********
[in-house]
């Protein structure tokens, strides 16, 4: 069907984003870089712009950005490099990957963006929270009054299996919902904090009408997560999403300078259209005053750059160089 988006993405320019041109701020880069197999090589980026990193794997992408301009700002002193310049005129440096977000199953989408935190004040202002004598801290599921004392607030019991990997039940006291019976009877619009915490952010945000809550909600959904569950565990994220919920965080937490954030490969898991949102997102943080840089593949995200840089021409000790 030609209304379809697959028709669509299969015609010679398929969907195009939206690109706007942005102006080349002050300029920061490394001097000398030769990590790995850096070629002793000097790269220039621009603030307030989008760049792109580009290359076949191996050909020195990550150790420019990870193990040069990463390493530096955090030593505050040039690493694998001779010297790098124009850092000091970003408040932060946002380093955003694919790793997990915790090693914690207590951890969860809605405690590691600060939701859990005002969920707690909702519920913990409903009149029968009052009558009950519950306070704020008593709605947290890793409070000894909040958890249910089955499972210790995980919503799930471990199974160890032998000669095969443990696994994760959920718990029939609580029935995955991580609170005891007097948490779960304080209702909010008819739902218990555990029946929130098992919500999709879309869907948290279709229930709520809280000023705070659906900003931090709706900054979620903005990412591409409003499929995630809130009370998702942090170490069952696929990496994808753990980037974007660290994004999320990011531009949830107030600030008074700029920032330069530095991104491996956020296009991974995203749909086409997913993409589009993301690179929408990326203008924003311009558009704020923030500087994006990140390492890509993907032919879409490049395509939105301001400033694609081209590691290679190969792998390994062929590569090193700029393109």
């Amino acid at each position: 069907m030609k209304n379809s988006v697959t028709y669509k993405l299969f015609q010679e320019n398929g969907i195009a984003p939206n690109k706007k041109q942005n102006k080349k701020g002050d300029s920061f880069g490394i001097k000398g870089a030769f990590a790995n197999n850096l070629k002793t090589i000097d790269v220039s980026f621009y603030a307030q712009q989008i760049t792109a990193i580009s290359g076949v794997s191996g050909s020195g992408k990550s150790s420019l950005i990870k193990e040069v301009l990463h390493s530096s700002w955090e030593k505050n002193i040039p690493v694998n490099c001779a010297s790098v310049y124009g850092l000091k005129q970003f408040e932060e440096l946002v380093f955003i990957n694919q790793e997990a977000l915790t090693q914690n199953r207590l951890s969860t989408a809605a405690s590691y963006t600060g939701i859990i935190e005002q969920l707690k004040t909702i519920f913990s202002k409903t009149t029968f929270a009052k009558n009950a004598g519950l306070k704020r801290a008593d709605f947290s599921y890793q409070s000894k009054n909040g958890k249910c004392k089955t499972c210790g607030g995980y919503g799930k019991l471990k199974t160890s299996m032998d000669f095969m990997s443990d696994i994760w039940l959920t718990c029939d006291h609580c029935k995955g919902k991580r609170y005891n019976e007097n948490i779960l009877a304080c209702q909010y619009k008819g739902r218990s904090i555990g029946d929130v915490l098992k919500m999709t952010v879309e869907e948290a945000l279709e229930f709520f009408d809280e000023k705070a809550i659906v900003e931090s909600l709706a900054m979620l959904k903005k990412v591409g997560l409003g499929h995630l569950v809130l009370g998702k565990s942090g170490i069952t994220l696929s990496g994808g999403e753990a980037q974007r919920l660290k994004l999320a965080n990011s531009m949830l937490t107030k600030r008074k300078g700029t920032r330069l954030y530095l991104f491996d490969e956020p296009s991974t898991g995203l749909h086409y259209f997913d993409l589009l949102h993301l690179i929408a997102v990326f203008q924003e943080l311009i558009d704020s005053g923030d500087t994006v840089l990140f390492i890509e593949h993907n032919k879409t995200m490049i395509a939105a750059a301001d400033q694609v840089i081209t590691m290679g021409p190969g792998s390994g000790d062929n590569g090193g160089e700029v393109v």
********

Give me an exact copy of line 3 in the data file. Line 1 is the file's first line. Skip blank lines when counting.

């Amino acid at each position: 069907m030609k209304n379809s988006v697959t028709y669509k993405l299969f015609q010679e320019n398929g969907i195009a984003p939206n690109k706007k041109q942005n102006k080349k701020g002050d300029s920061f880069g490394i001097k000398g870089a030769f990590a790995n197999n850096l070629k002793t090589i000097d790269v220039s980026f621009y603030a307030q712009q989008i760049t792109a990193i580009s290359g076949v794997s191996g050909s020195g992408k990550s150790s420019l950005i990870k193990e040069v301009l990463h390493s530096s700002w955090e030593k505050n002193i040039p690493v694998n490099c001779a010297s790098v310049y124009g850092l000091k005129q970003f408040e932060e440096l946002v380093f955003i990957n694919q790793e997990a977000l915790t090693q914690n199953r207590l951890s969860t989408a809605a405690s590691y963006t600060g939701i859990i935190e005002q969920l707690k004040t909702i519920f913990s202002k409903t009149t029968f929270a009052k009558n009950a004598g519950l306070k704020r801290a008593d709605f947290s599921y890793q409070s000894k009054n909040g958890k249910c004392k089955t499972c210790g607030g995980y919503g799930k019991l471990k199974t160890s299996m032998d000669f095969m990997s443990d696994i994760w039940l959920t718990c029939d006291h609580c029935k995955g919902k991580r609170y005891n019976e007097n948490i779960l009877a304080c209702q909010y619009k008819g739902r218990s904090i555990g029946d929130v915490l098992k919500m999709t952010v879309e869907e948290a945000l279709e229930f709520f009408d809280e000023k705070a809550i659906v900003e931090s909600l709706a900054m979620l959904k903005k990412v591409g997560l409003g499929h995630l569950v809130l009370g998702k565990s942090g170490i069952t994220l696929s990496g994808g999403e753990a980037q974007r919920l660290k994004l999320a965080n990011s531009m949830l937490t107030k600030r008074k300078g700029t920032r330069l954030y530095l991104f491996d490969e956020p296009s991974t898991g995203l749909h086409y259209f997913d993409l589009l949102h993301l690179i929408a997102v990326f203008q924003e943080l311009i558009d704020s005053g923030d500087t994006v840089l990140f390492i890509e593949h993907n032919k879409t995200m490049i395509a939105a750059a301001d400033q694609v840089i081209t590691m290679g021409p190969g792998s390994g000790d062929n590569g090193g160089e700029v393109v």